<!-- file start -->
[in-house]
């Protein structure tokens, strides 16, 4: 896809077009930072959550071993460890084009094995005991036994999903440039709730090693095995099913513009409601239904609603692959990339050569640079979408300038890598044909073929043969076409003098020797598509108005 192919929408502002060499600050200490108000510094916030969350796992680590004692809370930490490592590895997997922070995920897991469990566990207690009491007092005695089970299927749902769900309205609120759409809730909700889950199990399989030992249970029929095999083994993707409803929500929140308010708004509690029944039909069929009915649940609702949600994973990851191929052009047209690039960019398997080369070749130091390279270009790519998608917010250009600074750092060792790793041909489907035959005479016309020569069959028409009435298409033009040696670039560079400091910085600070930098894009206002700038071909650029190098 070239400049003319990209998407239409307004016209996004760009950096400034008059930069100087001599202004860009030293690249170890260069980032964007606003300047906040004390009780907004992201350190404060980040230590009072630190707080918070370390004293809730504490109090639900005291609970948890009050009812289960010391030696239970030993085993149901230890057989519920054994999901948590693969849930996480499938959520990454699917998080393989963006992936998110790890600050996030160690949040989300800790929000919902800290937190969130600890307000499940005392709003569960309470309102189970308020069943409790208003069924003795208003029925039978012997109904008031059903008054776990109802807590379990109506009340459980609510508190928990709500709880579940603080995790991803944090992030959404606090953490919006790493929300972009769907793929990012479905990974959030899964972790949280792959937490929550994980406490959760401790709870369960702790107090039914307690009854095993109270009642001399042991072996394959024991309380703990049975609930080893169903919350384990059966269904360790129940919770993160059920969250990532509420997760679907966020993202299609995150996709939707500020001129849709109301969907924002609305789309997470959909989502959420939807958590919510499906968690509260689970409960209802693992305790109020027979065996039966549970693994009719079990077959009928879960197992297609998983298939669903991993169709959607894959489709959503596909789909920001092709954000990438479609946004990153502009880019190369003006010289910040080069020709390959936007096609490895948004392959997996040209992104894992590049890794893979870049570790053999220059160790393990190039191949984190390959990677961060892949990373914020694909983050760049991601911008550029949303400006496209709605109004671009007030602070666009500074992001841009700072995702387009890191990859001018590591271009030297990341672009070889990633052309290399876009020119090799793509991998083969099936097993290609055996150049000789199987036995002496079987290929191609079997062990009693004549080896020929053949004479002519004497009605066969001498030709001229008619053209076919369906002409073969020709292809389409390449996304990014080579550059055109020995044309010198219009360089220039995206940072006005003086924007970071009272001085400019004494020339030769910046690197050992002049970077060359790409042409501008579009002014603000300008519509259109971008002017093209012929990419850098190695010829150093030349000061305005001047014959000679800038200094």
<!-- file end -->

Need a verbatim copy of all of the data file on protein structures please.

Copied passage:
[in-house]
């Protein structure tokens, strides 16, 4: 896809077009930072959550071993460890084009094995005991036994999903440039709730090693095995099913513009409601239904609603692959990339050569640079979408300038890598044909073929043969076409003098020797598509108005 192919929408502002060499600050200490108000510094916030969350796992680590004692809370930490490592590895997997922070995920897991469990566990207690009491007092005695089970299927749902769900309205609120759409809730909700889950199990399989030992249970029929095999083994993707409803929500929140308010708004509690029944039909069929009915649940609702949600994973990851191929052009047209690039960019398997080369070749130091390279270009790519998608917010250009600074750092060792790793041909489907035959005479016309020569069959028409009435298409033009040696670039560079400091910085600070930098894009206002700038071909650029190098 070239400049003319990209998407239409307004016209996004760009950096400034008059930069100087001599202004860009030293690249170890260069980032964007606003300047906040004390009780907004992201350190404060980040230590009072630190707080918070370390004293809730504490109090639900005291609970948890009050009812289960010391030696239970030993085993149901230890057989519920054994999901948590693969849930996480499938959520990454699917998080393989963006992936998110790890600050996030160690949040989300800790929000919902800290937190969130600890307000499940005392709003569960309470309102189970308020069943409790208003069924003795208003029925039978012997109904008031059903008054776990109802807590379990109506009340459980609510508190928990709500709880579940603080995790991803944090992030959404606090953490919006790493929300972009769907793929990012479905990974959030899964972790949280792959937490929550994980406490959760401790709870369960702790107090039914307690009854095993109270009642001399042991072996394959024991309380703990049975609930080893169903919350384990059966269904360790129940919770993160059920969250990532509420997760679907966020993202299609995150996709939707500020001129849709109301969907924002609305789309997470959909989502959420939807958590919510499906968690509260689970409960209802693992305790109020027979065996039966549970693994009719079990077959009928879960197992297609998983298939669903991993169709959607894959489709959503596909789909920001092709954000990438479609946004990153502009880019190369003006010289910040080069020709390959936007096609490895948004392959997996040209992104894992590049890794893979870049570790053999220059160790393990190039191949984190390959990677961060892949990373914020694909983050760049991601911008550029949303400006496209709605109004671009007030602070666009500074992001841009700072995702387009890191990859001018590591271009030297990341672009070889990633052309290399876009020119090799793509991998083969099936097993290609055996150049000789199987036995002496079987290929191609079997062990009693004549080896020929053949004479002519004497009605066969001498030709001229008619053209076919369906002409073969020709292809389409390449996304990014080579550059055109020995044309010198219009360089220039995206940072006005003086924007970071009272001085400019004494020339030769910046690197050992002049970077060359790409042409501008579009002014603000300008519509259109971008002017093209012929990419850098190695010829150093030349000061305005001047014959000679800038200094």